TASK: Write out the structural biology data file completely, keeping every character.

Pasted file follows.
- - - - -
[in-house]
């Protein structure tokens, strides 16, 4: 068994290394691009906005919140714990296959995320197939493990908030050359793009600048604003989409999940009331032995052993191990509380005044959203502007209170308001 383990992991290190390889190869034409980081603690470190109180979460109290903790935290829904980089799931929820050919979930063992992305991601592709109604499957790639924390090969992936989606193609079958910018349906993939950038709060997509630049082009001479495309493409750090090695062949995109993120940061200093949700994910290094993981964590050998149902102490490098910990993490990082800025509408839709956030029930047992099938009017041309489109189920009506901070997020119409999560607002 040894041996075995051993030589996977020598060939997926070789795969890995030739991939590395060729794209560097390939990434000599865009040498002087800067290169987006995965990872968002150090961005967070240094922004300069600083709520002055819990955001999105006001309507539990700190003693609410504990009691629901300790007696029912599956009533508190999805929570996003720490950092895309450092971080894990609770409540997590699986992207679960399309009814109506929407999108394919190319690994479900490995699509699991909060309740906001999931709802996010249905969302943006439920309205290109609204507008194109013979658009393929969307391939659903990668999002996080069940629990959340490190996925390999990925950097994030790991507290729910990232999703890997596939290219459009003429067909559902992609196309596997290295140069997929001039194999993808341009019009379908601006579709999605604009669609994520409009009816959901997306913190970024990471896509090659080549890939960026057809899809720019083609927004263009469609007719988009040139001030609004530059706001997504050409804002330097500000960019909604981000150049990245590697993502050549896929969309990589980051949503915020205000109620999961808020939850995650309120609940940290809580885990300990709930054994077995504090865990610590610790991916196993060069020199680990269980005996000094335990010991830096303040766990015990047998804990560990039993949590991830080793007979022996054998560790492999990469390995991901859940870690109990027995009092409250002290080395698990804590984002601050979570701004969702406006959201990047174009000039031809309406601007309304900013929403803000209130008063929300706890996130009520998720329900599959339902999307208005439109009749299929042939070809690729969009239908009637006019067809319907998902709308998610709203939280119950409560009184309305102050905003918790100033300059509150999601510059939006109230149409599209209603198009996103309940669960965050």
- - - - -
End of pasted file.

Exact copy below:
[in-house]
């Protein structure tokens, strides 16, 4: 068994290394691009906005919140714990296959995320197939493990908030050359793009600048604003989409999940009331032995052993191990509380005044959203502007209170308001 383990992991290190390889190869034409980081603690470190109180979460109290903790935290829904980089799931929820050919979930063992992305991601592709109604499957790639924390090969992936989606193609079958910018349906993939950038709060997509630049082009001479495309493409750090090695062949995109993120940061200093949700994910290094993981964590050998149902102490490098910990993490990082800025509408839709956030029930047992099938009017041309489109189920009506901070997020119409999560607002 040894041996075995051993030589996977020598060939997926070789795969890995030739991939590395060729794209560097390939990434000599865009040498002087800067290169987006995965990872968002150090961005967070240094922004300069600083709520002055819990955001999105006001309507539990700190003693609410504990009691629901300790007696029912599956009533508190999805929570996003720490950092895309450092971080894990609770409540997590699986992207679960399309009814109506929407999108394919190319690994479900490995699509699991909060309740906001999931709802996010249905969302943006439920309205290109609204507008194109013979658009393929969307391939659903990668999002996080069940629990959340490190996925390999990925950097994030790991507290729910990232999703890997596939290219459009003429067909559902992609196309596997290295140069997929001039194999993808341009019009379908601006579709999605604009669609994520409009009816959901997306913190970024990471896509090659080549890939960026057809899809720019083609927004263009469609007719988009040139001030609004530059706001997504050409804002330097500000960019909604981000150049990245590697993502050549896929969309990589980051949503915020205000109620999961808020939850995650309120609940940290809580885990300990709930054994077995504090865990610590610790991916196993060069020199680990269980005996000094335990010991830096303040766990015990047998804990560990039993949590991830080793007979022996054998560790492999990469390995991901859940870690109990027995009092409250002290080395698990804590984002601050979570701004969702406006959201990047174009000039031809309406601007309304900013929403803000209130008063929300706890996130009520998720329900599959339902999307208005439109009749299929042939070809690729969009239908009637006019067809319907998902709308998610709203939280119950409560009184309305102050905003918790100033300059509150999601510059939006109230149409599209209603198009996103309940669960965050």